12/01/2014 5:02PM

Impasse over simulcast fees for Stronach tracks

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Major simulcast sites in Ohio, Pennsylvania, Texas, and several other states on Monday dropped the signals from tracks controlled by one of the U.S.’s largest racing companies due to an impasse over the terms of a new contract, officials for both sides of the talks have confirmed.

The impasse is pitting Monarch Content Management, which controls the simulcast rights to Santa Anita Park, Gulfstream Park, Tampa Bay Downs, and a handful of other major racing signals, against the MidAtlantic Cooperative, a collective of Thoroughbred and Standardbred racetracks that banded together more than a decade ago to increase their leverage in simulcast negotiations. Monarch Content Management is owned by the Stronach Group, the private racetrack company.

The impasse has yet to have a significant impact due to the paucity of Monarch tracks that held live race cards Monday, the first day of the blackout. However, Laurel Park in Maryland and Tampa Bay Downs in Florida resume racing Wednesday, while Golden Gate Fields in Northern California resumes racing Thursday. More significantly, Gulfstream Park in south Florida begins its highly popular winter meet Saturday, and Santa Anita begins its winter meet Dec. 26.

Though they would not provide specifics, officials for both sides said the impasse revolves around the rate that Monarch is seeking for the signals. So-called content providers like Monarch, Churchill Downs Inc., and the New York Racing Association have been aggressively seeking higher rates for simulcast signals over the past several years, with some success.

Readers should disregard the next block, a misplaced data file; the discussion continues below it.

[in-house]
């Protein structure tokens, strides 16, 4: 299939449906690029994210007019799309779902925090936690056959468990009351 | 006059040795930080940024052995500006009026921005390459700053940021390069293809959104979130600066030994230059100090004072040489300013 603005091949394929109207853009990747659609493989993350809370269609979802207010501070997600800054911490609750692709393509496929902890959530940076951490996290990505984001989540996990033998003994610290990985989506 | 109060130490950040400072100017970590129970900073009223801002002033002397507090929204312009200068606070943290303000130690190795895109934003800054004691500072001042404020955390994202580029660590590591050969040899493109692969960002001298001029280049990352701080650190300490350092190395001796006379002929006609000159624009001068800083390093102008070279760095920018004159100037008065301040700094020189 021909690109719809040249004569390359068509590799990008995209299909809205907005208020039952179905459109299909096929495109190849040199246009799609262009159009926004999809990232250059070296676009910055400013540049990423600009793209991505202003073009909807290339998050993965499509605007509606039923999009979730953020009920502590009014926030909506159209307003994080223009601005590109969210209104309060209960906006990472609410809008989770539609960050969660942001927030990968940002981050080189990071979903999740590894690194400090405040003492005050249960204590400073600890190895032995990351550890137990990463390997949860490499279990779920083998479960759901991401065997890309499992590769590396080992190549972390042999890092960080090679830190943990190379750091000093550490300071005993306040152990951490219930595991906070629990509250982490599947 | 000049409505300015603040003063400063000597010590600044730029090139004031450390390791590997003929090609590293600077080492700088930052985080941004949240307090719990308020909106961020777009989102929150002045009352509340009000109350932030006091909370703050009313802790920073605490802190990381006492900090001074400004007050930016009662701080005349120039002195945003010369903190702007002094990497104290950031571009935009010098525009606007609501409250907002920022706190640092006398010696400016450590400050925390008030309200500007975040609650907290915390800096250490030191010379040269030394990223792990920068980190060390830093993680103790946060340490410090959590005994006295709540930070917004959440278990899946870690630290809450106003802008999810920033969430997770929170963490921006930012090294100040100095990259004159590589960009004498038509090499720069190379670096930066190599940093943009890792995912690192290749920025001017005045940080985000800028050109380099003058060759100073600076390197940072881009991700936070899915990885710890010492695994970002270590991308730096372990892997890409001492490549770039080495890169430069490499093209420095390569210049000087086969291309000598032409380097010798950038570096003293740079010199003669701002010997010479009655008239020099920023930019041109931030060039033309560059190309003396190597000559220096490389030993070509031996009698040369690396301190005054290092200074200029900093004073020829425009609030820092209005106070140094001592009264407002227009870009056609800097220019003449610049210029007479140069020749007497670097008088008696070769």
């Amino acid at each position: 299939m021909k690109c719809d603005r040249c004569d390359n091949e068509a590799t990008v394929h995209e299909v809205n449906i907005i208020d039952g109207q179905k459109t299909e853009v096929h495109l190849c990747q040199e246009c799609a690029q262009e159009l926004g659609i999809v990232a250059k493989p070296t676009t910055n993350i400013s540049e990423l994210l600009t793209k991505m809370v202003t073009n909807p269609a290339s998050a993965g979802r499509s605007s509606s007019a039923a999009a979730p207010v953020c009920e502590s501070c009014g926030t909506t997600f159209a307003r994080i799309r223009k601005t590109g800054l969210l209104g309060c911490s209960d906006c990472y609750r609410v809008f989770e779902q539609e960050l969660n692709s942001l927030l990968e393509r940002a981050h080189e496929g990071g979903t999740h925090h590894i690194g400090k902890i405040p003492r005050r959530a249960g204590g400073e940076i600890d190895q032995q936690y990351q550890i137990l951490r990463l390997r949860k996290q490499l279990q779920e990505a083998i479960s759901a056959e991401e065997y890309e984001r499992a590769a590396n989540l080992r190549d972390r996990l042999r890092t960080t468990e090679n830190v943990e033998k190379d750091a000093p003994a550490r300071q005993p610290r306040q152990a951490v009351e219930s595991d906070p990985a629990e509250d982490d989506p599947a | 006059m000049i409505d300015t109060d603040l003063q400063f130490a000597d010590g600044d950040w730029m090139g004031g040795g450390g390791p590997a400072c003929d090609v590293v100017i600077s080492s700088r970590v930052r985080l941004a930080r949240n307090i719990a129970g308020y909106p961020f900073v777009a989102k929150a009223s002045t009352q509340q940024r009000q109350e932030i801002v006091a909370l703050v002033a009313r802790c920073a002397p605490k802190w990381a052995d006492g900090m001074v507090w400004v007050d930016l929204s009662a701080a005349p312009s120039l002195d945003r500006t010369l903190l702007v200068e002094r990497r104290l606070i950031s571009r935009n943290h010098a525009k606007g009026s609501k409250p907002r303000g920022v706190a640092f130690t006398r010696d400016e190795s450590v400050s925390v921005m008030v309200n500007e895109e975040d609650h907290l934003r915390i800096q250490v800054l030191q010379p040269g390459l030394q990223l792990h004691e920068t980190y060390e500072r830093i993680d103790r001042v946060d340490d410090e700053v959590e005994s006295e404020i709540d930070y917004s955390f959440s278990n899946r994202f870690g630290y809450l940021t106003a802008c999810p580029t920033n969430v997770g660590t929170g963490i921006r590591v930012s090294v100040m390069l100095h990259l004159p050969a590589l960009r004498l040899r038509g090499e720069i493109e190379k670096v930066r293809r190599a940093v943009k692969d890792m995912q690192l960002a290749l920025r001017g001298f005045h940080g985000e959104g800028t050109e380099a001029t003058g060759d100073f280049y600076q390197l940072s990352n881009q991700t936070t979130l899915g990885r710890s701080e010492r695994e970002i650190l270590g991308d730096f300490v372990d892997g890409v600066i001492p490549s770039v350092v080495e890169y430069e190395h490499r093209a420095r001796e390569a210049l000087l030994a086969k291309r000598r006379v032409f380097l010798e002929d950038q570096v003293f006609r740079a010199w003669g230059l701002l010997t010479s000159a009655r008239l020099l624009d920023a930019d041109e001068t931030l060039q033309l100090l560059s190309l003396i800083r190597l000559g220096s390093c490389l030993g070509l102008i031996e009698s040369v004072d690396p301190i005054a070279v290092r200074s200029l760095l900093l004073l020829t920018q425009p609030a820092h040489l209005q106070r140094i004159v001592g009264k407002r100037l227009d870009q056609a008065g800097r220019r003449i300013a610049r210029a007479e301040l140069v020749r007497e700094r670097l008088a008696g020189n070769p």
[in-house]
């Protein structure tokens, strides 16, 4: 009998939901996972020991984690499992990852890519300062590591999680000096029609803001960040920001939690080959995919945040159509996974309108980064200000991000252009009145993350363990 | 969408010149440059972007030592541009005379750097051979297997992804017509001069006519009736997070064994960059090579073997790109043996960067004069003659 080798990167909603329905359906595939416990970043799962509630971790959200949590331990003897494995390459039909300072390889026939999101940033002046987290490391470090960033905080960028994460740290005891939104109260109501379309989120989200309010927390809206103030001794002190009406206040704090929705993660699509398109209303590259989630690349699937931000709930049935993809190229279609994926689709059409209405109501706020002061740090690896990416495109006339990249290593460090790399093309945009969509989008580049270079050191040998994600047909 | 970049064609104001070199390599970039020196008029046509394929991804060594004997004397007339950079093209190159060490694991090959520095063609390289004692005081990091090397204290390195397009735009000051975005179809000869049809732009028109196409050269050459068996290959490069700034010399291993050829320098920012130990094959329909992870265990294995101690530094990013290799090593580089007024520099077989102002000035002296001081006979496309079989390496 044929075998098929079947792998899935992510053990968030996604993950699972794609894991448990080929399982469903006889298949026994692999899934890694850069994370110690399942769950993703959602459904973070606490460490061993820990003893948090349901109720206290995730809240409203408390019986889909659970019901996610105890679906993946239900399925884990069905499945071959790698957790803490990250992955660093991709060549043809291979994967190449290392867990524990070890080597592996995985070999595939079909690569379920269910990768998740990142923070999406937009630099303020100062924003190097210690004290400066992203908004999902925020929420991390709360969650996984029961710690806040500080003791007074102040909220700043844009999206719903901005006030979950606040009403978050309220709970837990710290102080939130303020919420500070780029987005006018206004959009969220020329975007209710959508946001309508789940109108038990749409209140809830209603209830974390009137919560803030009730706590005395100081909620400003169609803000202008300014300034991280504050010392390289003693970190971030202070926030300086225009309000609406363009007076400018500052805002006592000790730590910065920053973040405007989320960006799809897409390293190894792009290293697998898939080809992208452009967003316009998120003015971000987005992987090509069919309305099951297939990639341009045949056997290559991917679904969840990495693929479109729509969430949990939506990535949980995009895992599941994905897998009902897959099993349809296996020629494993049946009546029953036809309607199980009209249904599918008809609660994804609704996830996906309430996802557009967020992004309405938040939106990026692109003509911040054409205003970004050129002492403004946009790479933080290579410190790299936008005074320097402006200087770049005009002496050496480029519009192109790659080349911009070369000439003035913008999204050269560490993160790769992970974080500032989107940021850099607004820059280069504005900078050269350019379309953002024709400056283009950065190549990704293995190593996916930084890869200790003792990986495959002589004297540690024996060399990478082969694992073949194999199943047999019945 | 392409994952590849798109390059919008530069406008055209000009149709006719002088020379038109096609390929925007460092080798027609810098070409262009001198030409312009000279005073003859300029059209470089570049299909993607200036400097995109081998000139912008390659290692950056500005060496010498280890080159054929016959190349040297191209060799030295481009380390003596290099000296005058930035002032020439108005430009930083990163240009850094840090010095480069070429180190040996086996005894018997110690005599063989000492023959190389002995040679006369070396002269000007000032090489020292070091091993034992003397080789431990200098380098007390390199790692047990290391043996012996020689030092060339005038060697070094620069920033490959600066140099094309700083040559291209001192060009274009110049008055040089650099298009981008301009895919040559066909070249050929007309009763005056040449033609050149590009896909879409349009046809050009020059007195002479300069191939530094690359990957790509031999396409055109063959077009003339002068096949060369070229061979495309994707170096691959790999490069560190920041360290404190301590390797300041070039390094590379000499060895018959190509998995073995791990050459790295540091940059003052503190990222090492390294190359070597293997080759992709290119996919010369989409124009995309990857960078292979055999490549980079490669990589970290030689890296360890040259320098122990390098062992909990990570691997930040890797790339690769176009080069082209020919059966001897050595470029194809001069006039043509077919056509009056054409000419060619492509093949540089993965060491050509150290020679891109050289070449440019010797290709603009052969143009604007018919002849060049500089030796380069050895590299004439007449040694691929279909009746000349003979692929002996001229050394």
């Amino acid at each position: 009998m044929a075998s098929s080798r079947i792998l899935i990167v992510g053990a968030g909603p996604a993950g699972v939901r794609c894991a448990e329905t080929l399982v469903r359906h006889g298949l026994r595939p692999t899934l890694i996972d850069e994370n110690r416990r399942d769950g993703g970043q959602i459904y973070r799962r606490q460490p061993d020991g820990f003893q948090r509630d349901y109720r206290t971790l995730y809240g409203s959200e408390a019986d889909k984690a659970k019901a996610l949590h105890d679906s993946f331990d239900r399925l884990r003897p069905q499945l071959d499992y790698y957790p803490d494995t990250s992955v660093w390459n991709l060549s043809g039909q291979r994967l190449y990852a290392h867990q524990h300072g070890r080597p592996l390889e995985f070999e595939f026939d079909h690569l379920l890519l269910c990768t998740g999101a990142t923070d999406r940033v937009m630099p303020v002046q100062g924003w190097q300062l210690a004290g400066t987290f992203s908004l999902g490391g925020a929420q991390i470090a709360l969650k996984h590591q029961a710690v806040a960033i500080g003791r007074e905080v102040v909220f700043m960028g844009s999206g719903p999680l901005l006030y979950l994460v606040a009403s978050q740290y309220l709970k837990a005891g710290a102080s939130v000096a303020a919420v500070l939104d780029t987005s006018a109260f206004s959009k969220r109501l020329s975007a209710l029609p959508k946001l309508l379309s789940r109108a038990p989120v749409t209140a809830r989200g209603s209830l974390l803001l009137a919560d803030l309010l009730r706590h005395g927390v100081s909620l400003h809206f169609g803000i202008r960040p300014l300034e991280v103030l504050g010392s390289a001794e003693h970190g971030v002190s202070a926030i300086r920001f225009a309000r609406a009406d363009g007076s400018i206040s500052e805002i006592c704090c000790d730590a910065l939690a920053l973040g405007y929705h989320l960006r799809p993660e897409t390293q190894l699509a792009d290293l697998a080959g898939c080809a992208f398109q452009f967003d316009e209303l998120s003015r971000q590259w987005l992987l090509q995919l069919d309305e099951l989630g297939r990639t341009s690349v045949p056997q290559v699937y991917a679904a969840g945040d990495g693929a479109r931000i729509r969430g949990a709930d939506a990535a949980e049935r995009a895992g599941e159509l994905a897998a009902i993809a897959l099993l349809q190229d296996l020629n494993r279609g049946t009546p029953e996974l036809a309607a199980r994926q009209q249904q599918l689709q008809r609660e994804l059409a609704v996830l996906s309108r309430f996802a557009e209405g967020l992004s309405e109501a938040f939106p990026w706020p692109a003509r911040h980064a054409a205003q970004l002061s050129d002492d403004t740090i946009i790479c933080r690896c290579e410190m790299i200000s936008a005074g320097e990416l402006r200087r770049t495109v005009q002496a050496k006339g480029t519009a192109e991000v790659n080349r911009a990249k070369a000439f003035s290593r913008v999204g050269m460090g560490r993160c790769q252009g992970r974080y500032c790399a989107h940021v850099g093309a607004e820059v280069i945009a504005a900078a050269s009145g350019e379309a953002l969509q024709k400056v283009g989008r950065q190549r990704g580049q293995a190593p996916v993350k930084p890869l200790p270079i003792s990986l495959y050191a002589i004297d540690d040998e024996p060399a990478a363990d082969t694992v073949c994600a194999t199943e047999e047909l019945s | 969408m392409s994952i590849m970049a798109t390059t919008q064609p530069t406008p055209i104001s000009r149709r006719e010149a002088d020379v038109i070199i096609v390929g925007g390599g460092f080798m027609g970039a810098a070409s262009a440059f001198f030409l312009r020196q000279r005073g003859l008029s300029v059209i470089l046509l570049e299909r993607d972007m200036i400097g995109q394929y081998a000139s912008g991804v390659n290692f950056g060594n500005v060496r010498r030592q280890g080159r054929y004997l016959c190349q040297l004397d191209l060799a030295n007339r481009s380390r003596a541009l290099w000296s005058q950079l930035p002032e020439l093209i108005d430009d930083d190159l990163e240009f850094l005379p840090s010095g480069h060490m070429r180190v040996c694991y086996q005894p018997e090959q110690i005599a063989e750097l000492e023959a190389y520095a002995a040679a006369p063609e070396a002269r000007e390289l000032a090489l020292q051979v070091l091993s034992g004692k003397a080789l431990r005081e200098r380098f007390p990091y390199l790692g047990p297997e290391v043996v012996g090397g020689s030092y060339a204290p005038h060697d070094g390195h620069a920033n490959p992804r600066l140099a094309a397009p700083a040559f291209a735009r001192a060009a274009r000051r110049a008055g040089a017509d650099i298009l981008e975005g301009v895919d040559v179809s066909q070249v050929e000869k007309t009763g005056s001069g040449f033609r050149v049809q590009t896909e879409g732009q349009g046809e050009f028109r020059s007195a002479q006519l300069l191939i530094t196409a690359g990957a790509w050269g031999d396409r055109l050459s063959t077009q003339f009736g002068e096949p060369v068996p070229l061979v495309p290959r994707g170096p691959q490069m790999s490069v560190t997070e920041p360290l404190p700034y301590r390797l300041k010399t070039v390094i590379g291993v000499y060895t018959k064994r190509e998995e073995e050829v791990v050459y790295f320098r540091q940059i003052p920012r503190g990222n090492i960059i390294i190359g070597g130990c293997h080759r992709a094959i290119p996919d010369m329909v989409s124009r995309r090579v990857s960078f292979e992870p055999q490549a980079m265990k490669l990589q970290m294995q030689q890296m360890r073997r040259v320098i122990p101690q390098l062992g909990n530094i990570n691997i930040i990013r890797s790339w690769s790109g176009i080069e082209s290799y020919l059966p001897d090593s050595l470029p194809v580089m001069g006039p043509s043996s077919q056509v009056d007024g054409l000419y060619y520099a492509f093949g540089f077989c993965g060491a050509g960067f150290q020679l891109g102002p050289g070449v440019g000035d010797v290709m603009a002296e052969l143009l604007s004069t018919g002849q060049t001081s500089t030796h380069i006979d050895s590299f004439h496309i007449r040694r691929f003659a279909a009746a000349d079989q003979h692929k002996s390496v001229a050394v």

Scott Daruty, the president of Monarch, said on Monday that Monarch was seeking changes to the structure of the contract that would charge some sites in the cooperative a higher rate than other sites. The cooperative currently represents 23 racetracks, including nearly all of the tracks in Pennsylvania, Ohio, and Texas, along with a smattering of harness tracks along the Eastern seaboard.

“Some of those sites [in the cooperative] don’t even run live racing anymore, and they’re still insisting that they all pay the same price,” said Daruty. “We’ve questioned whether that one-size-fits-all model should continue to apply.”

Daruty said Monarch offered to allow the sites to continue to offer wagering on the signals while the two sides talked through December, but that the cooperative declined.